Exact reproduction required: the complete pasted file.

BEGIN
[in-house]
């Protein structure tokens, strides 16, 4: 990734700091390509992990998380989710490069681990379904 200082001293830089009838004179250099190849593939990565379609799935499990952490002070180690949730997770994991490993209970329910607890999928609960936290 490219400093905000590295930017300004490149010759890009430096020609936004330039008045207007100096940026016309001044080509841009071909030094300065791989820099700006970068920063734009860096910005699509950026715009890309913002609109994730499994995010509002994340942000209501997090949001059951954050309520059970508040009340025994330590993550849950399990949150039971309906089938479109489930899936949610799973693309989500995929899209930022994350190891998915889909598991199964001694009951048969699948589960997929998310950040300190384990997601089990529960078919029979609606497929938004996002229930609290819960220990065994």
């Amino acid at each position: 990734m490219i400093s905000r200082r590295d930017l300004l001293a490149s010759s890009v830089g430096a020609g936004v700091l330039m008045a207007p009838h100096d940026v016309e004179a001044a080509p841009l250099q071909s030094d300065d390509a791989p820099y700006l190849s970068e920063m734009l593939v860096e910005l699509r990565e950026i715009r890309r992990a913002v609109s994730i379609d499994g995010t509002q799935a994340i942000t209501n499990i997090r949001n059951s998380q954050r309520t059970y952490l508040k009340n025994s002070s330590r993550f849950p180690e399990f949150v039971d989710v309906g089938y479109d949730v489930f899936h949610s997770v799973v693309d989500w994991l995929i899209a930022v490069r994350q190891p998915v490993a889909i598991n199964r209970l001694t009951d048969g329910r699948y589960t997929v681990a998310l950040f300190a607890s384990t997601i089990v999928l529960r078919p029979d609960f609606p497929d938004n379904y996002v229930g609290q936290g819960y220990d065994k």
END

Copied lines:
[in-house]
């Protein structure tokens, strides 16, 4: 990734700091390509992990998380989710490069681990379904 200082001293830089009838004179250099190849593939990565379609799935499990952490002070180690949730997770994991490993209970329910607890999928609960936290 490219400093905000590295930017300004490149010759890009430096020609936004330039008045207007100096940026016309001044080509841009071909030094300065791989820099700006970068920063734009860096910005699509950026715009890309913002609109994730499994995010509002994340942000209501997090949001059951954050309520059970508040009340025994330590993550849950399990949150039971309906089938479109489930899936949610799973693309989500995929899209930022994350190891998915889909598991199964001694009951048969699948589960997929998310950040300190384990997601089990529960078919029979609606497929938004996002229930609290819960220990065994």
């Amino acid at each position: 990734m490219i400093s905000r200082r590295d930017l300004l001293a490149s010759s890009v830089g430096a020609g936004v700091l330039m008045a207007p009838h100096d940026v016309e004179a001044a080509p841009l250099q071909s030094d300065d390509a791989p820099y700006l190849s970068e920063m734009l593939v860096e910005l699509r990565e950026i715009r890309r992990a913002v609109s994730i379609d499994g995010t509002q799935a994340i942000t209501n499990i997090r949001n059951s998380q954050r309520t059970y952490l508040k009340n025994s002070s330590r993550f849950p180690e399990f949150v039971d989710v309906g089938y479109d949730v489930f899936h949610s997770v799973v693309d989500w994991l995929i899209a930022v490069r994350q190891p998915v490993a889909i598991n199964r209970l001694t009951d048969g329910r699948y589960t997929v681990a998310l950040f300190a607890s384990t997601i089990v999928l529960r078919p029979d609960f609606p497929d938004n379904y996002v229930g609290q936290g819960y220990d065994k």